I wonder if this fracture will be lasting? When the Berlin Wall came down, many West Germans looked forward to a quick and seamless reunification with their countrymen from the East only to discover that, for many, they had become irreconcilably distinct. West Germans came to view the East Germans as shiftless, parasites, a drain on the West. Then they watched the rise of the far right, mainly from the ranks of the East. It has turned into a lasting problem.

Could something along those lines be in our future?

rumleyfips said...

Yeah TB: The US border people were OK but then they got guns. After that they all became arrogant , aggressive assholes.

The Disaffected Lib said...

TB, interesting that you mention mobility problems. On my post-9/11 travels through the States I too was struck at the number of people limping about in obvious need of a bit of surgical relief. Once you begin to notice them you're shocked to realize they're everywhere. Just another sad and inexcusable health outcome in a nation that spends, per capita, well more than any other.

The Disaffected Lib said...

SoCal is indeed a place of great beauty, Lorne whether you're along the coast or the inland desert. It is sad to watch it in decline.

The Disaffected Lib said...

Right enough, Rumley. After 9/11 they retired all the old guys and replaced them with young bodybuilder types, the 'in your face' kind. Nothing is more welcoming than menace.

Trailblazer said...

The bastards stole my lunch out of my RV fridge.
Never forgive them for that.


Anonymous said...

I was in NYC in February on business - the first time in years. Soldiers carrying carbines patrolled LaGuardia. It was a far cry from the days when flashing an Ontario driver's licence got you a friendly "welcome to the USA" from the border guards.

Now you join the herds of travellers in a 2-hour wait to clear customs at Pearson - with a passport or Nexus card. People in line panic as they hear their flight's final boarding call. Some try to cut ahead and are brutally sent to the back of the line. I was lucky a buddy tipped me off about the wait, so I arrived in plenty of time.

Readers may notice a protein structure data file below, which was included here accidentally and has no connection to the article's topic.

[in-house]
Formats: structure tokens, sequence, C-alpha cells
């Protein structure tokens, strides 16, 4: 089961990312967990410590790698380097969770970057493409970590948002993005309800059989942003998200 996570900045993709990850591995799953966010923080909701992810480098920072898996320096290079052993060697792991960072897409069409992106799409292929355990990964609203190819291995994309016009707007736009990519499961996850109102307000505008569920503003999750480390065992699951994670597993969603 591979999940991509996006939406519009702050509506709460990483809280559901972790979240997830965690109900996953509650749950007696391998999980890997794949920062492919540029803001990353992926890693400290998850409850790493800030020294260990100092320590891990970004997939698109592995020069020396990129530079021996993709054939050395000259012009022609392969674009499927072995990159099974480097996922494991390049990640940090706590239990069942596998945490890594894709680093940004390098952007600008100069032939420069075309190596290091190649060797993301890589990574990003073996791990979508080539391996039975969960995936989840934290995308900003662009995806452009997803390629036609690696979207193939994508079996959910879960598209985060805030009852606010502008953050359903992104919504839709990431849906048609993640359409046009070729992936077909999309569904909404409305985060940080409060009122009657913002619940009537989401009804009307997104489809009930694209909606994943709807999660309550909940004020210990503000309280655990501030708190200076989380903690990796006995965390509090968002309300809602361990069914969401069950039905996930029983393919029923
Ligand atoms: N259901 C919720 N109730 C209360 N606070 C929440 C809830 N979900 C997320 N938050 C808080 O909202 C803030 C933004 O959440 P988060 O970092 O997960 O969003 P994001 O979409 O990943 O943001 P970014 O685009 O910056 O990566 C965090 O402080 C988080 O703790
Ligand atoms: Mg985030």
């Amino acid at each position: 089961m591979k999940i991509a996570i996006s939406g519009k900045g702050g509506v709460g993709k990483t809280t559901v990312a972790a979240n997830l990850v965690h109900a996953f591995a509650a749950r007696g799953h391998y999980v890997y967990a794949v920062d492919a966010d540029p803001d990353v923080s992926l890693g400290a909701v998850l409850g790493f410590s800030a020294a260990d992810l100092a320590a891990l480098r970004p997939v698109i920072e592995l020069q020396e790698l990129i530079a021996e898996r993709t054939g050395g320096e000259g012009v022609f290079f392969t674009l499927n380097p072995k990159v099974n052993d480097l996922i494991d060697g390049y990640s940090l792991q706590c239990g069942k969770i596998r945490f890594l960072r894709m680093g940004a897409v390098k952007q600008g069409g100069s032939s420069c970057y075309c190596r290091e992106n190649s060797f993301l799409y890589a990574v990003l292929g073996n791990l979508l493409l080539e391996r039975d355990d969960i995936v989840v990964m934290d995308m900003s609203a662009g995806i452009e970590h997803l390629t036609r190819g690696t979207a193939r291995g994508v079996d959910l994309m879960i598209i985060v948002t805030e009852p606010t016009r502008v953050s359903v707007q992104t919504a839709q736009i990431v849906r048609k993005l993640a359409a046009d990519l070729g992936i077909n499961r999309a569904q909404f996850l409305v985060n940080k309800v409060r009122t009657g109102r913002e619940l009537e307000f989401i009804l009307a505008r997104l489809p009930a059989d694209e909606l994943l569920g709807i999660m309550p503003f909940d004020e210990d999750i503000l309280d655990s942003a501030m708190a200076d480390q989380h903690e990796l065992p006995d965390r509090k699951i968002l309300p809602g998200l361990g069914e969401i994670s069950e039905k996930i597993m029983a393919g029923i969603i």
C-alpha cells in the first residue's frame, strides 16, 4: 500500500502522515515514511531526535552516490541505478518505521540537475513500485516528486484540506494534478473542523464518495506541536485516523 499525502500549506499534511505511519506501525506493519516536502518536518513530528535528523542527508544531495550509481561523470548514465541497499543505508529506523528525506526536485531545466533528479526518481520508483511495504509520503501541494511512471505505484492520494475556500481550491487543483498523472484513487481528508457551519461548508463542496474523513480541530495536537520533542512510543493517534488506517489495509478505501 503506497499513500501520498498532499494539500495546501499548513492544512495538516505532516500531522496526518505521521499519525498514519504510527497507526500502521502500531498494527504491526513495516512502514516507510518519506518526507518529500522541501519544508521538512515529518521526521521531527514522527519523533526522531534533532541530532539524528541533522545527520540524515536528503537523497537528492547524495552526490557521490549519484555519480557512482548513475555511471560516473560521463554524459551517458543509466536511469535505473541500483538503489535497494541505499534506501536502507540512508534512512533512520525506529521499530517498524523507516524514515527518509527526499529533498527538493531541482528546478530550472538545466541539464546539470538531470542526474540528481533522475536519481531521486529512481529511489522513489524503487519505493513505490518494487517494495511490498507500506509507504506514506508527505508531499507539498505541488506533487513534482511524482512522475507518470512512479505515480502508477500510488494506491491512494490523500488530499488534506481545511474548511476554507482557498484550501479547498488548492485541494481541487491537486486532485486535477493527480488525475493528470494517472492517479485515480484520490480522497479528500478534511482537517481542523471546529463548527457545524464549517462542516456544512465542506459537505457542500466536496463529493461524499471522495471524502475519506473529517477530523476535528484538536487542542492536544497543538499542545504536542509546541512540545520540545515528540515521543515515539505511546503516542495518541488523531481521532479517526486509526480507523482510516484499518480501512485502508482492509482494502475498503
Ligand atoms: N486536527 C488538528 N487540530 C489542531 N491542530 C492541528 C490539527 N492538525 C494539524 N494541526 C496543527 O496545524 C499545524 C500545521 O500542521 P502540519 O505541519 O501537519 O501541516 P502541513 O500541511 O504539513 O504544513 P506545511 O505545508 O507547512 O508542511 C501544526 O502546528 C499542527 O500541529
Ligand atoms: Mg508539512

Before 9/11, I used to go to the States regularly for pleasure - hockey and ball games, concerts, booze ups, family functions, shopping and sight-seeing. Since then, nothing. I'll go if I'm paid, but not on my own dime. For the hassle involved, there's much better and safer places to go.


The Disaffected Lib said...

They stole your lunch, TB? As the kids on SouthPark say whenever someone kills Kenny - "bastards"

The Disaffected Lib said...

It sounds like a bad case of 'Constipated Traveller', Cap. My parents had a lovely house on the Canadian side of Lake St. Clair. I'd often run over to Grosse Point to collect my buddy for a day of fishing. No one bothered with formalities like customs. Today the Yanquis patrol those waters in high-powered hard-bottom inflatables armed with a "Ma Deuce" on the pintel. Imagine a guy swinging John Moses Browning's pride and joy at you.

Thug Life, Cap.

Anonymous said...

2000 for me. At the time I was running a web site I'd designed for a Nashville composer and singer, Kate Campbell. Nope, not country music, a history prof with a helluva voice I'd met in my folk music rambles into the States with different friends. What a character, she could do various Southern accents by region! Her father had headed the Southern Baptist Conference and ahe was married to a pastor, but drank beer like a trooper. I went to see her performance in Blue Hill Maine the last time I ever went to the USA. Then Bush happened, and the US folkies themselves were warning about him. Went nearly every year through the North east states during the 1990s, and it became clear who got the good arable land and it wasn't the Maritimes! Lovely country west and north of the big cities.

From the late 1970s till 1990, went nearly every year to indulge in my hobby of 1/8 scale radio controlled car racing at the Nationals. Different and a lot more advanced than the junk you see these days. I ran Italian equipment. We mounted three or four vehicle Canadian expeditions meeting at the race venue, vacationing otherwise. Great times, although nobody ever minded getting back at the end of a trip - Americans are foreigners all right and remarkably uninformed. Got lost in a Detroit ghetto once, but the locals who looked and acted threateningly at our palefaces were in fact charmed by our story of being from somewhere they'd never heard of, licence plate Nova Scotia. gave us directions and waved as we left. Never got farther West than Boise Idaho in the US itself.